The first object in this series is the Royal Charter of the University of Bradford. The Charter was signed in October 1966, transforming the Bradford Institute of Technology into the University of Bradford.
The Charter brought the parent organisation of Special Collections into being. For that reason alone, it is one of our most important documents. However, it is the first of the 100 for another reason.
Clause no. 2 of the Charter, the “objects clause”, contains standard wording for University charters: “The object of the University shall be the advancement of learning and knowledge”. Ted Edwards, Principal of the BIT and then the first Vice Chancellor of the University, decided that this was not enough. He added an extra clause, “and the application of knowledge to human welfare”.
Ted Edwards believed that the University could help solve the problems facing society: “the Bomb and the hungry world”. The clause made this commitment part of the core mission of the University. Thanks to this commitment, the original scientific and technological studies of the Institute were supplemented by innovative departments dealing with these problems: The School of Peace Studies, and the Project Planning Centre for Development Studies. Both continue to thrive. The University still works to apply knowledge to problems, as proclaimed in the strapline to the corporate identity: “Making knowledge work”. The Ecoversity project takes Dr Edwards’ concerns into the 21st century in tackling the new threat of climate change.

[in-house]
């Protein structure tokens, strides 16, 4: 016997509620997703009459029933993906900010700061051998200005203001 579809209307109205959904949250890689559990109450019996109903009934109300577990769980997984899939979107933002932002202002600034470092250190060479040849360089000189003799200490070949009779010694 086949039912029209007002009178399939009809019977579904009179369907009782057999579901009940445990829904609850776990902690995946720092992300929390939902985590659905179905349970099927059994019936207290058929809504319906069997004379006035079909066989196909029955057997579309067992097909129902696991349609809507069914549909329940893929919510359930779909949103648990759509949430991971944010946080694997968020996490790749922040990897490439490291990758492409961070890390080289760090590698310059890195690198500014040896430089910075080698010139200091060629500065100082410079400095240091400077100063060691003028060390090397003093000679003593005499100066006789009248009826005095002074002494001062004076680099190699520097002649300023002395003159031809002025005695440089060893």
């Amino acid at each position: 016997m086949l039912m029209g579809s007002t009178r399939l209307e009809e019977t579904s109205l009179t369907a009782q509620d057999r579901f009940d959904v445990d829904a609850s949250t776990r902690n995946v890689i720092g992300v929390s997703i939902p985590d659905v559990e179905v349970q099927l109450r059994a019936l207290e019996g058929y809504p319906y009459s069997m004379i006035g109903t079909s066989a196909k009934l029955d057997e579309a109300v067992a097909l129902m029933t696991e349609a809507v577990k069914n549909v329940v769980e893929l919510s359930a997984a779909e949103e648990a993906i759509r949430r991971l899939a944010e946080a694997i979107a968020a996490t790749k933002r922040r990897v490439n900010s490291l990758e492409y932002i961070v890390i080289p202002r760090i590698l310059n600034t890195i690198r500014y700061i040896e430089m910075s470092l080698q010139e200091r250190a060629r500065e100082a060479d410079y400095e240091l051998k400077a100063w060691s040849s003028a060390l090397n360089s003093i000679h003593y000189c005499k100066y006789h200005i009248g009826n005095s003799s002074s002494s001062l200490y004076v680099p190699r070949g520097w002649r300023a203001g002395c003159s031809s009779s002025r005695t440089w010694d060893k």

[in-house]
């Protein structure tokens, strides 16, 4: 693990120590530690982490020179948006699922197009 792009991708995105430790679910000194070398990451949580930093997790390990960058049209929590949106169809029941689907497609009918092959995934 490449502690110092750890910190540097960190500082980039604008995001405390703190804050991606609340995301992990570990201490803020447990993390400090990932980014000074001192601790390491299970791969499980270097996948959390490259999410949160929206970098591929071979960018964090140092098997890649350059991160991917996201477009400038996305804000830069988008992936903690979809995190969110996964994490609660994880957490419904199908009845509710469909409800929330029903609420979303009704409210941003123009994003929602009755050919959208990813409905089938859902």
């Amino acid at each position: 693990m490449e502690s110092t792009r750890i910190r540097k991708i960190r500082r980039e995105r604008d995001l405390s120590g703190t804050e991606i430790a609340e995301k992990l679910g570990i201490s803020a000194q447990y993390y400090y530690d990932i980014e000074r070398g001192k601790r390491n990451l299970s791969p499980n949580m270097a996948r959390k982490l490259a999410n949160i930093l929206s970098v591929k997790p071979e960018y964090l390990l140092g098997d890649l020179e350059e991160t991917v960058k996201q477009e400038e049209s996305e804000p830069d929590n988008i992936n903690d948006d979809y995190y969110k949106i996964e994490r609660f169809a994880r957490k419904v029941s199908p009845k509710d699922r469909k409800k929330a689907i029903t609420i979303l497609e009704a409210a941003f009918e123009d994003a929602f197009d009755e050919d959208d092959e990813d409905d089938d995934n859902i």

Ted Edwards also created the University’s distinctive arts commitment, and championed students. You can find out more about him and the University’s long history (traceable back to 1832 and embedded in Bradford’s industrial past) on the relevant Archive webpages.
The Charter and Grant of Arms are now (October 2011) back in their usual home in the Vice-Chancellor’s Office, after spending some time in the J.B. Priestley Library for safekeeping during building work.